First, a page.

by Anna Manning
John Locke Foundation’s Mitch Kokai writes for Carolina Journal‘s Daily Journal:
It would have been nice to hear a justice ask any of the following questions: What evidence suggests that legislative leaders were bragging? Weren’t legislators simply stating as fact that they had drafted a map designed to elect 10 Republicans and three Democrats to North Carolina’s congressional delegation? Didn’t they say that map’s political factors were designed to distinguish it from a previous map that courts had tossed out because of racial gerrymandering? Weren’t they simply asserting that political — not racial — factors had motivated their actions?
The questions could have extended beyond Riggs’ claim about “bragging.” How exactly does an election map punish voters? Do they lose their right to cast a ballot? Do they lose their right to urge friends and neighbors to cast ballots for their preferred candidates? Do they lose the right to work with their preferred political party to put forward the best possible candidate to win a majority of votes in the district?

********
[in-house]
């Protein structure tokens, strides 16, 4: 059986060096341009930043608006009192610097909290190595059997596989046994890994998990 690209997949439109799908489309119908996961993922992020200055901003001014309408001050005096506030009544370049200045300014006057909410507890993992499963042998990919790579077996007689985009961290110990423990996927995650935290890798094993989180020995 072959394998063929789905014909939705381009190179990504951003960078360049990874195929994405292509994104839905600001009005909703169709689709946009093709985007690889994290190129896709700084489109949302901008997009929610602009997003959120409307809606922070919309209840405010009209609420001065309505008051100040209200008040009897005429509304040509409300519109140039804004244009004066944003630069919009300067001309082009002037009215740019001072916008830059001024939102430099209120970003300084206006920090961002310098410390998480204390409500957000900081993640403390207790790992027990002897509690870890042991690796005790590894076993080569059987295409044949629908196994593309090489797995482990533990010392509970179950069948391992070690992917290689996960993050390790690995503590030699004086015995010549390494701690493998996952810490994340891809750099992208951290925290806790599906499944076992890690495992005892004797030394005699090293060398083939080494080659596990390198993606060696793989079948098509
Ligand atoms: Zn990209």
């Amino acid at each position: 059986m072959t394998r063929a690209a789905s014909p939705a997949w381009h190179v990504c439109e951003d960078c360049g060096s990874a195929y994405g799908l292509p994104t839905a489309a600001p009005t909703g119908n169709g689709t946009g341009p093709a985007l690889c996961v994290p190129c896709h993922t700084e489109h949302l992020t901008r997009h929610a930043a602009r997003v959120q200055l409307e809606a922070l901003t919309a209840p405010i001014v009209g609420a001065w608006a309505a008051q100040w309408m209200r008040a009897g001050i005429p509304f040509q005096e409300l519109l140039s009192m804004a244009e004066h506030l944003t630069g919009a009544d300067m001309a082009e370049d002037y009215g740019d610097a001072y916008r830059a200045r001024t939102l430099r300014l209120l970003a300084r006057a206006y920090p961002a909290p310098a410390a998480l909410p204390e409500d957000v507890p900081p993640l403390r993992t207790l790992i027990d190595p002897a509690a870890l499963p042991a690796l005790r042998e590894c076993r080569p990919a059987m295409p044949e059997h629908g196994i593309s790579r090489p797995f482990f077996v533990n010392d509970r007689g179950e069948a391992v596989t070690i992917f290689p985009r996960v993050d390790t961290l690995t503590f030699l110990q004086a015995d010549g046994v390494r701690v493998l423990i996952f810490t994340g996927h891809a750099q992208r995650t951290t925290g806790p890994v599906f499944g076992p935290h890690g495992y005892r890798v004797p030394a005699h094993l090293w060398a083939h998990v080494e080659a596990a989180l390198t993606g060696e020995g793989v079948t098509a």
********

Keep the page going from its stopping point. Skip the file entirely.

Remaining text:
Since the answer to each of these questions clarifying voter “punishment” is “no,” how has the election map blocked voters in any “meaningful” way from engaging in “normal democratic processes”?
If Riggs had responded that none of these activities would have made a difference, that the map itself guaranteed a 10-3 Republican advantage in the N.C. congressional delegation, a justice could have asked this follow-up: Did you not follow the 2018 election cycle?
Those who had paid attention to recent electoral news know that Democrats made concerted efforts to flip at least three Republican-held congressional seats. In the Second District, the GOP incumbent won with a margin of just 18,000 votes out of 330,000 total ballots cast. In the 13th District, the margin was slightly more than 17,000 out of about 285,000 total votes. And in the 9th District, just 905 votes separated the apparent Republican winner from his Democratic foe.
Read more here.